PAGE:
CFOs Less Optimistic About Economy, Growth

Financial executives at U.S. companies remain concerned about the current economy and are less confident about economic growth in 2012, according to the latest Bank of America Merrill Lynch CFO Outlook survey.

Laura Whitley, Bank of America Merrill Lynch

Of the 600 executives at U.S. companies who were surveyed in the annual report, only 38 percent said they expect the U.S. economy to expand in 2012, down from 56 percent in last year’s survey and 66 percent the previous year. Regarding the current economy, optimism earlier this year has ebbed, with CFOs now giving the economy a score of 44 out of 100, down from last year’s score of 47 and equal to the lowest score in the survey’s 14-year history.

Despite those concerns, most CFOs don’t expect their companies to reduce workforces in 2012. Only 7 percent predicted layoffs, compared with 6 percent last year. Meanwhile, 48 percent of executives said they expect their companies to maintain the current number of employees, while 46 percent said they expected to hire employees. Both of those responses are similar to last year’s survey.

“Without question, many CFOs are hoping for more positive signs of consistent economic stability and growth – in the U.S. and abroad,” said Laura Whitley, head of Global Commercial Banking at Bank of America Merrill Lynch. “While they remain cautious, it is encouraging to see that reservations about the economy won’t translate to reductions in the overall workforce, and that CFOs are staying the course while waiting for the economy to improve.”

Another reassuring sign amid challenging economic conditions: More CFOs this year say that more credit is available, and fewer CFOs say they expect the cost of capital to increase in 2012. When asked if their lenders have increased the credit available to their companies, 36 percent of executives said yes, up from 28 percent last year. In addition, only 21 percent of CFOs said they expect their cost of capital to increase, down from 27 percent last year.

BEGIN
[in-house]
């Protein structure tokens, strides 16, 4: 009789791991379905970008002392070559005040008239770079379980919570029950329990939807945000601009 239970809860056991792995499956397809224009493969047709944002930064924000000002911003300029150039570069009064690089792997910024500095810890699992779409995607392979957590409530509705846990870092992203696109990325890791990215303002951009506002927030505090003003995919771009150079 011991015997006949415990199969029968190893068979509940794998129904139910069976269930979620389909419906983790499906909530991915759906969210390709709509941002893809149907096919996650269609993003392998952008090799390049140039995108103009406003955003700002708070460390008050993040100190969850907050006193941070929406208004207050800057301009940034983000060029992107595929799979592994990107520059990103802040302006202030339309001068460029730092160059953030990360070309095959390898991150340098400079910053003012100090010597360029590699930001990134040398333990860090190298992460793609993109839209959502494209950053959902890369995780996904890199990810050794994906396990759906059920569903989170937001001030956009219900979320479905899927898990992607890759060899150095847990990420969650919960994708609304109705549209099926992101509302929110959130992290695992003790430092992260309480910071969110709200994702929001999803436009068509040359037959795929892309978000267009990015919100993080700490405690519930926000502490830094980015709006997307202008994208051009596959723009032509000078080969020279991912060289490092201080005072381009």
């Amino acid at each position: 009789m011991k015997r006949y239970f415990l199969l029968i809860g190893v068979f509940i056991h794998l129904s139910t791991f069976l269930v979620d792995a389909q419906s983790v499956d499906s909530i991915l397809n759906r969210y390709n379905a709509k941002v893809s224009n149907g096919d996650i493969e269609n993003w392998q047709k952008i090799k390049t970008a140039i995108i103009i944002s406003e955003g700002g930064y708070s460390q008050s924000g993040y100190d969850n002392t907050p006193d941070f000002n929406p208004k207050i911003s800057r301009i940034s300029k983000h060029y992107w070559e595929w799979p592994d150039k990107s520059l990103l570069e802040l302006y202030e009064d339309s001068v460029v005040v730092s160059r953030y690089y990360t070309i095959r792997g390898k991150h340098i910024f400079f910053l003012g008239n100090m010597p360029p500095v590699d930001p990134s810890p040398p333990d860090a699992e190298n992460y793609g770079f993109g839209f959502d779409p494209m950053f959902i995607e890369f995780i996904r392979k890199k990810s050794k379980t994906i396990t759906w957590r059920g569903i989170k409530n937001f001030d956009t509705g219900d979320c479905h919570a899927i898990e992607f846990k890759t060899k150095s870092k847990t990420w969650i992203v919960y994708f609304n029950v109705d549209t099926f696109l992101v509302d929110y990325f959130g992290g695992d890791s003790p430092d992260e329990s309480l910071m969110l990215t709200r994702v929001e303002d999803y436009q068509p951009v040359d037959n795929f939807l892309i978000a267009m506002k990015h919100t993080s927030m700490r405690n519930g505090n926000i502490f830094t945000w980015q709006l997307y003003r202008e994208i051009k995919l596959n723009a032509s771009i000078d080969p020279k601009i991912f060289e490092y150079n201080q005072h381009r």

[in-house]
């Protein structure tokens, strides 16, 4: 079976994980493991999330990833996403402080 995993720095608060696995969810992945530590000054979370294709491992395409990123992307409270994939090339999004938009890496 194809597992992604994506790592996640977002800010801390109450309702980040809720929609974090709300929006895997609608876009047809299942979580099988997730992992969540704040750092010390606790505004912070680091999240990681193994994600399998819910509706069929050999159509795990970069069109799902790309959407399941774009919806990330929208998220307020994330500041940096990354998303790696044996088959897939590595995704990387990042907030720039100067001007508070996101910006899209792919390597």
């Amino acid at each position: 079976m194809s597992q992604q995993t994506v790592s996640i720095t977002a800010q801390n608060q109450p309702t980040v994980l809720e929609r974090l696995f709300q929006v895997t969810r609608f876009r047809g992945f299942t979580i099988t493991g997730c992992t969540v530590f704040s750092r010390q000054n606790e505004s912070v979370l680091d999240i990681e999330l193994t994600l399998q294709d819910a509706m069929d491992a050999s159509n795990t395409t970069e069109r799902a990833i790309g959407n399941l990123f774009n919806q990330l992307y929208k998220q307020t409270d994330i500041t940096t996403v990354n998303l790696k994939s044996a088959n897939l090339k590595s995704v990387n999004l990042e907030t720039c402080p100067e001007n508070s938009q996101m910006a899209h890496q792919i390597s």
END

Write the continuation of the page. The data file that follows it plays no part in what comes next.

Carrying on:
“These responses support what we’ve heard from many Bank of America Merrill Lynch clients,” Whitley said. “Those companies that are considering additional capital feel confident that we can provide financing – and at an affordable rate – as needed.”

Other notable findings in the survey:

  • CFOs are strongly concerned about several factors that could affect the economy in 2012. No. 1 was the effectiveness of U.S. government leaders, listed as a concern by 70 percent of executives. In addition, 63 percent listed the U.S. budget deficit, 60 percent listed healthcare costs, 58 percent listed unemployment, and 55 percent listed consumer confidence. Never in the history of the CFO Outlook have there been so many factors at a high level of concern. Last year’s top concern regarding the economy was healthcare reform, chosen by 54 percent of executives.
  • The top financial concern for their own companies was healthcare costs, chosen by 56 percent of CFOs. That was followed by energy costs and consumer confidence, both at 43 percent; cash flow at 42 percent; and revenue growth at 40 percent.
  • Regarding revenues, 56 percent of CFOs expect growth, down from 64 percent last year.
  • Similarly, 41 percent of CFOs anticipate a growth in profit margin, down from 55 percent last year.
  • Only 18 percent of CFOs expect to participate in a merger or acquisition next year, down from 26 percent a year ago.
  • Despite economic uncertainties, there haven’t been widespread cuts to research and development. More than three-fourths of CFOs said their R&D expenses were the same or higher than pre-recession levels, similar to last year’s response.

Conducted by Granite Research Consulting, the CFO Outlook helps Bank of America Merrill Lynch better understand how financial executives view the economy. The results were compiled from phone interviews of 600 CFOs, finance directors and other executives selected randomly from U.S. companies with annual revenues between $20 million and $2 billion.

Interviews were conducted from late September to early November. The margin of error is +/-4%. The full report will be available early next year at